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Freshfields Risk & Compliance

| 3 minutes read

Germany’s highest court clarifies that the ECJ’s decision in Achmea does not apply to extra-EU BITs

In its recently published decision, the German Federal Court of Justice allowed enforcement of the arbitral award rendered in Deutsche Telekom v India, an arbitration arising out of the Germany-India bilateral investment treaty (BIT). It rejected the proposition that the European Court of Justice (ECJ)’s reasoning in Achmea and Komstroy – which held that intra-EU investment arbitration violates EU law – should extend to extra-EU disputes.

The intra-EU saga started in 2018 with the ECJ’s judgement in Achmea. The ECJ had found that investor-State arbitration clauses in intra-EU BITs violate EU law. In 2021, with its Komstroy decision, the ECJ extended the scope of Achmea to the arbitration clause of the Energy Charter Treaty (ECT) when applied intra-EU. Earlier last year, the German Federal Court of Justice even extended the ECJ’s reasoning to ICSID arbitrations (which are not seated within the EU) and declared three intra-EU investor-State ICSID arbitrations arising out of the ECT (Mainstream v Germany, Uniper v Netherlands and RWE v Netherlands) inadmissible under German arbitration law due to their incompatibility with EU law. 


The dispute in Deutsche Telekom v India arose after an Indian state-owned entity cancelled a contract with Devas Multimedia Private Limited, an Indian company in which Deutsche Telekom had invested. Deutsche Telekom subsequently claimed compensation under the Germany-India BIT and was eventually awarded USD 93.3 million plus interest and costs. 

Deutsche Telekom sought to enforce the award in Germany and applied to the Berlin Higher Regional Court to that effect. The Berlin Higher Regional Court sided with Deutsche Telekom, prompting India to lodge an appeal with the German Federal Court of Justice.

Key findings of the German Federal Court of Justice

In its attempt to resist enforcement, India argued that extra-EU BITs, like intra-EU ones, may affect the autonomy of EU law, as they establish a separate dispute resolution mechanism – investment treaty arbitration – which escapes the ECJ’s supervision. Tribunals hearing these extra-EU cases would not be able to make preliminary references to the ECJ on the proper interpretation of EU law, should they be called to apply it. 

Equally, India relied on the ECJ’s opinion on the EU-Canada Comprehensive Economic and Trade Agreement (CETA). The ECJ had established that the CETA dispute resolution mechanism is compatible with EU law because the treaty explicitly provides that CETA tribunals could take into account EU law as a matter of fact. As this may not be the case with tribunals constituted under the Germany-India BIT, India argued that their awards would not be enforceable. 

The German Federal Court of Justice found these arguments unconvincing. It confirmed the ruling of the Berlin court, finding that no grounds for refusal of enforcement existed and thus declared the award enforceable. 

The court drew a clear distinction between intra- and extra-EU investment arbitration, explaining that such differentiation clearly emerges from the ECJ’s case law. In particular, the court did not find the Achmea reasoning applicable to extra-EU relations, given that in Achmea, the ECJ held that Member States establishing a dispute resolution mechanism system outside the EU legal order was contrary to the principle of mutual trust under EU law. This principle, however, does not apply to relations between a Member State, such as Germany, and a third State, such as India.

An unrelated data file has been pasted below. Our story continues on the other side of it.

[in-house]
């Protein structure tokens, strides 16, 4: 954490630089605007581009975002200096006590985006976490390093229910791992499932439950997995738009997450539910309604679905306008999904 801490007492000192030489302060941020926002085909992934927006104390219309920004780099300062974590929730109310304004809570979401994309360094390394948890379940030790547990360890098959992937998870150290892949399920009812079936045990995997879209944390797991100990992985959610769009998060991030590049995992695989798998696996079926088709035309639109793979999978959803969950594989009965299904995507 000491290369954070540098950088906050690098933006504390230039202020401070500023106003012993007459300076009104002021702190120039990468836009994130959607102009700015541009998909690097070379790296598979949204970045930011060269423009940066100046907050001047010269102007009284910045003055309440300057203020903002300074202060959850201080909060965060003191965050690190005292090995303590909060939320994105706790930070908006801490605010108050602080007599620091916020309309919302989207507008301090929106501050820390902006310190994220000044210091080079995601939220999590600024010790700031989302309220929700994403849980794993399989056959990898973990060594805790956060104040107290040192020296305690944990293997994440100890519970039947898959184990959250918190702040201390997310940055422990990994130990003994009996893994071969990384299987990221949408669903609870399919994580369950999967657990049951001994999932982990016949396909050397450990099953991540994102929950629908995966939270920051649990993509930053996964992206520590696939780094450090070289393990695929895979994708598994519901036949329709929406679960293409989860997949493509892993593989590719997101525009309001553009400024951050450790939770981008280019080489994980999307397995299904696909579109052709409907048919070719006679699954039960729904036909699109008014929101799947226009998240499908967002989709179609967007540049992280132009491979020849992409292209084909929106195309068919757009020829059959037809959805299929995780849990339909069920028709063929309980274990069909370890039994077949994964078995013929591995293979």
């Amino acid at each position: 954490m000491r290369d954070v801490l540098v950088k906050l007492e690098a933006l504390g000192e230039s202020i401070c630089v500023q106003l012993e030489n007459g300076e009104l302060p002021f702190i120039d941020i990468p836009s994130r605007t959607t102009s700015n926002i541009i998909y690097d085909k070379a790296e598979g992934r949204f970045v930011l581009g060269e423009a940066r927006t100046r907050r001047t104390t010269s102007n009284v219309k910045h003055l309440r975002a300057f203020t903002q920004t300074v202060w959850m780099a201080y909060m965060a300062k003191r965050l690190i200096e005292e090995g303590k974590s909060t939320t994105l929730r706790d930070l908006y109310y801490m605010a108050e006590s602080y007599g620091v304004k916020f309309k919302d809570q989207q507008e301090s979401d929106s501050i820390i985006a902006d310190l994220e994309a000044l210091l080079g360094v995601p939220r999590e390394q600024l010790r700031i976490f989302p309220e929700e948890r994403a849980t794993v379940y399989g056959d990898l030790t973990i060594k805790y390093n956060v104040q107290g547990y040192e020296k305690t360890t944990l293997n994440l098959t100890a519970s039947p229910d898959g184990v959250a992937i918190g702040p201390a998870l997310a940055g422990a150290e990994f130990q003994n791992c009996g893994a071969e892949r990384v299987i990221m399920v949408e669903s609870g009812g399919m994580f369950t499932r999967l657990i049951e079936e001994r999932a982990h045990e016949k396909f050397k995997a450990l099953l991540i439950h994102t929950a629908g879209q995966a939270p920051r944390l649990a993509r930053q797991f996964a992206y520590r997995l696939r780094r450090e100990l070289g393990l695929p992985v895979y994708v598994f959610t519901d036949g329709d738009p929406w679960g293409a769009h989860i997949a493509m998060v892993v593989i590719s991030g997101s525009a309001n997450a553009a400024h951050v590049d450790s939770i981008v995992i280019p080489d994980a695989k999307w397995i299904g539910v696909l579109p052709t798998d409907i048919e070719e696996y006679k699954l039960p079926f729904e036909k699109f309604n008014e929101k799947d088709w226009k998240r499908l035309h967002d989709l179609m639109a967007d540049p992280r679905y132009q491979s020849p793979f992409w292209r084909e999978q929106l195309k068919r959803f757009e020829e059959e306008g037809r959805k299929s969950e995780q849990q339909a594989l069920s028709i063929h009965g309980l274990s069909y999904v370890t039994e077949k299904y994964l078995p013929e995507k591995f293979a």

Moreover, the court considered that the ECJ’s judgment in Komstroy demonstrates that different notions apply to intra- and extra-EU investment arbitration. In Komstroy, the ECJ stressed that the ECT – despite its multilateral nature – creates a series of bilateral obligations between Member States to arbitrate intra-EU investment disputes. As the ECJ specifically found that the ECT’s arbitration mechanism vis-à-vis investors from third countries is compliant with EU law, the German Federal Court of Justice held that the reasoning in Komstroy and Achmea could not apply to extra-EU investment arbitrations and extra-EU BITs. 

Reference to the CETA was also considered immaterial. First, the court held that – unlike the Germany-India BIT – the CETA is a treaty concluded by the EU itself, not by a Member State. Second, the court noted that in its CETA opinion, the ECJ merely considered the solution adopted therein – ie to consider EU law as a fact only – to be compliant with EU law. It did not establish that absent such provision an investment treaty would necessarily violate EU law. 

Implications and outlook

The decision of the highest German court in Deutsche Telekom v India strengthens legal certainty in Germany with respect to the enforcement of awards arising out of extra-EU investment arbitration proceedings. Investors holding such awards may be reassured that the ECJ’s judgments in Achmea and Komstroy would not preclude their enforcement in Germany. Moreover, this decision – based entirely on the court’s reading of the ECJ’s case law – may very well resonate with other EU jurisdictions, thus promoting legal certainty on these issues in the EU more generally.

The decision of the highest German court in Deutsche Telekom v India strengthens legal certainty in Germany with respect to the enforcement of awards arising out of extra-EU investment arbitration proceedings.


disputes, europe, international arbitration